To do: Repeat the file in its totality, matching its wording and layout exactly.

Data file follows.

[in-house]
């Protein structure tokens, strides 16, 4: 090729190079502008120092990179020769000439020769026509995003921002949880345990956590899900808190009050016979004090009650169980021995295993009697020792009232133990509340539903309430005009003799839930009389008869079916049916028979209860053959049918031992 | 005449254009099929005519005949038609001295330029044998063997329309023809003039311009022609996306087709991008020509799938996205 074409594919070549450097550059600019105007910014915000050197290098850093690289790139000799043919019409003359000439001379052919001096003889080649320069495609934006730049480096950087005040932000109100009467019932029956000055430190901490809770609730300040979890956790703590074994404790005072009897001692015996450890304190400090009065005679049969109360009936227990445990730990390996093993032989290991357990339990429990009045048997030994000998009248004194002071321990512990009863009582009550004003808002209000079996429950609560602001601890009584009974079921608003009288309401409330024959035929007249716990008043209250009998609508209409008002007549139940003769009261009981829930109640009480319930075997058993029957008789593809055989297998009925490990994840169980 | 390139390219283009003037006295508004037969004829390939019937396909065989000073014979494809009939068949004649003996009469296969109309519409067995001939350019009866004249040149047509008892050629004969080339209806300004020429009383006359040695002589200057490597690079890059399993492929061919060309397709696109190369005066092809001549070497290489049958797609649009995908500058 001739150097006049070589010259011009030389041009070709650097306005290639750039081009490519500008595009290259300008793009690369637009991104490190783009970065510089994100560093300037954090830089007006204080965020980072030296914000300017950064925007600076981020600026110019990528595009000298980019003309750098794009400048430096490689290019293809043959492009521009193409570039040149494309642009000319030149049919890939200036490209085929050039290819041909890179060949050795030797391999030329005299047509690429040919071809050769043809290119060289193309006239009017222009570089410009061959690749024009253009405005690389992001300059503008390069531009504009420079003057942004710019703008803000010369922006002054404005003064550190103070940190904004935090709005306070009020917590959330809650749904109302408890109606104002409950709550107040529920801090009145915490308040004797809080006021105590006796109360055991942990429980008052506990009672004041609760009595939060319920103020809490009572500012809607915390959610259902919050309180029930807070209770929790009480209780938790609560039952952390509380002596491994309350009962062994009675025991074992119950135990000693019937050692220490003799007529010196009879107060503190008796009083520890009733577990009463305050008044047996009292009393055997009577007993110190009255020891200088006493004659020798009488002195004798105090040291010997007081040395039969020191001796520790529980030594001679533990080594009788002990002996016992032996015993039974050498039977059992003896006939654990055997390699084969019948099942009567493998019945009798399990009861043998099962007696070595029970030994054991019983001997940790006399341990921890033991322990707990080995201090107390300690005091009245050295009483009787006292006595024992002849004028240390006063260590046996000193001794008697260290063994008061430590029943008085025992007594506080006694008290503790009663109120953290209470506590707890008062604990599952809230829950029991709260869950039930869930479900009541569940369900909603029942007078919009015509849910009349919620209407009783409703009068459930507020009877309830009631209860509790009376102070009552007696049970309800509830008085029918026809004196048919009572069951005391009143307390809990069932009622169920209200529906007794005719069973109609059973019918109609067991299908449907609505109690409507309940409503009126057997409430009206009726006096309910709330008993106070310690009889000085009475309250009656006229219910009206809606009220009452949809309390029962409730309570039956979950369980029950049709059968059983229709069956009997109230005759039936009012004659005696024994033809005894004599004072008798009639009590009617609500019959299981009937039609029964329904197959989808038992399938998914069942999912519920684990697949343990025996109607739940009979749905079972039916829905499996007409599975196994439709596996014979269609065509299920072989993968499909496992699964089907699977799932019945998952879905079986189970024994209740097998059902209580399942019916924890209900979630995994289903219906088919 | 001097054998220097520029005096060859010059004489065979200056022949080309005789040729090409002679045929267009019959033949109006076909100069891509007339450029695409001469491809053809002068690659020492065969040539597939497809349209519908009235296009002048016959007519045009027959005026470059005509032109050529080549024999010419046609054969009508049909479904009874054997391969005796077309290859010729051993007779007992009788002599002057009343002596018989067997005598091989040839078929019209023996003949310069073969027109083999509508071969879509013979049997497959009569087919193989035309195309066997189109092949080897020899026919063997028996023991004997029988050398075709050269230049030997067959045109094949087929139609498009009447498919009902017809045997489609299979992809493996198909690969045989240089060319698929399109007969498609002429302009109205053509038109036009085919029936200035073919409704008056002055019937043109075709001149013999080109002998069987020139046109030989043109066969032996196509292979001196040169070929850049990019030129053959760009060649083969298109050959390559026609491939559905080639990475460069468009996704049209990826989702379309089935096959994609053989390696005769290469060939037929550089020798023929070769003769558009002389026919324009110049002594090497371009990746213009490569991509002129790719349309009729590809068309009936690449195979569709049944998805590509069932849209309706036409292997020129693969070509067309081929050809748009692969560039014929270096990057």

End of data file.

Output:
[in-house]
């Protein structure tokens, strides 16, 4: 090729190079502008120092990179020769000439020769026509995003921002949880345990956590899900808190009050016979004090009650169980021995295993009697020792009232133990509340539903309430005009003799839930009389008869079916049916028979209860053959049918031992 | 005449254009099929005519005949038609001295330029044998063997329309023809003039311009022609996306087709991008020509799938996205 074409594919070549450097550059600019105007910014915000050197290098850093690289790139000799043919019409003359000439001379052919001096003889080649320069495609934006730049480096950087005040932000109100009467019932029956000055430190901490809770609730300040979890956790703590074994404790005072009897001692015996450890304190400090009065005679049969109360009936227990445990730990390996093993032989290991357990339990429990009045048997030994000998009248004194002071321990512990009863009582009550004003808002209000079996429950609560602001601890009584009974079921608003009288309401409330024959035929007249716990008043209250009998609508209409008002007549139940003769009261009981829930109640009480319930075997058993029957008789593809055989297998009925490990994840169980 | 390139390219283009003037006295508004037969004829390939019937396909065989000073014979494809009939068949004649003996009469296969109309519409067995001939350019009866004249040149047509008892050629004969080339209806300004020429009383006359040695002589200057490597690079890059399993492929061919060309397709696109190369005066092809001549070497290489049958797609649009995908500058 001739150097006049070589010259011009030389041009070709650097306005290639750039081009490519500008595009290259300008793009690369637009991104490190783009970065510089994100560093300037954090830089007006204080965020980072030296914000300017950064925007600076981020600026110019990528595009000298980019003309750098794009400048430096490689290019293809043959492009521009193409570039040149494309642009000319030149049919890939200036490209085929050039290819041909890179060949050795030797391999030329005299047509690429040919071809050769043809290119060289193309006239009017222009570089410009061959690749024009253009405005690389992001300059503008390069531009504009420079003057942004710019703008803000010369922006002054404005003064550190103070940190904004935090709005306070009020917590959330809650749904109302408890109606104002409950709550107040529920801090009145915490308040004797809080006021105590006796109360055991942990429980008052506990009672004041609760009595939060319920103020809490009572500012809607915390959610259902919050309180029930807070209770929790009480209780938790609560039952952390509380002596491994309350009962062994009675025991074992119950135990000693019937050692220490003799007529010196009879107060503190008796009083520890009733577990009463305050008044047996009292009393055997009577007993110190009255020891200088006493004659020798009488002195004798105090040291010997007081040395039969020191001796520790529980030594001679533990080594009788002990002996016992032996015993039974050498039977059992003896006939654990055997390699084969019948099942009567493998019945009798399990009861043998099962007696070595029970030994054991019983001997940790006399341990921890033991322990707990080995201090107390300690005091009245050295009483009787006292006595024992002849004028240390006063260590046996000193001794008697260290063994008061430590029943008085025992007594506080006694008290503790009663109120953290209470506590707890008062604990599952809230829950029991709260869950039930869930479900009541569940369900909603029942007078919009015509849910009349919620209407009783409703009068459930507020009877309830009631209860509790009376102070009552007696049970309800509830008085029918026809004196048919009572069951005391009143307390809990069932009622169920209200529906007794005719069973109609059973019918109609067991299908449907609505109690409507309940409503009126057997409430009206009726006096309910709330008993106070310690009889000085009475309250009656006229219910009206809606009220009452949809309390029962409730309570039956979950369980029950049709059968059983229709069956009997109230005759039936009012004659005696024994033809005894004599004072008798009639009590009617609500019959299981009937039609029964329904197959989808038992399938998914069942999912519920684990697949343990025996109607739940009979749905079972039916829905499996007409599975196994439709596996014979269609065509299920072989993968499909496992699964089907699977799932019945998952879905079986189970024994209740097998059902209580399942019916924890209900979630995994289903219906088919 | 001097054998220097520029005096060859010059004489065979200056022949080309005789040729090409002679045929267009019959033949109006076909100069891509007339450029695409001469491809053809002068690659020492065969040539597939497809349209519908009235296009002048016959007519045009027959005026470059005509032109050529080549024999010419046609054969009508049909479904009874054997391969005796077309290859010729051993007779007992009788002599002057009343002596018989067997005598091989040839078929019209023996003949310069073969027109083999509508071969879509013979049997497959009569087919193989035309195309066997189109092949080897020899026919063997028996023991004997029988050398075709050269230049030997067959045109094949087929139609498009009447498919009902017809045997489609299979992809493996198909690969045989240089060319698929399109007969498609002429302009109205053509038109036009085919029936200035073919409704008056002055019937043109075709001149013999080109002998069987020139046109030989043109066969032996196509292979001196040169070929850049990019030129053959760009060649083969298109050959390559026609491939559905080639990475460069468009996704049209990826989702379309089935096959994609053989390696005769290469060939037929550089020798023929070769003769558009002389026919324009110049002594090497371009990746213009490569991509002129790719349309009729590809068309009936690449195979569709049944998805590509069932849209309706036409292997020129693969070509067309081929050809748009692969560039014929270096990057």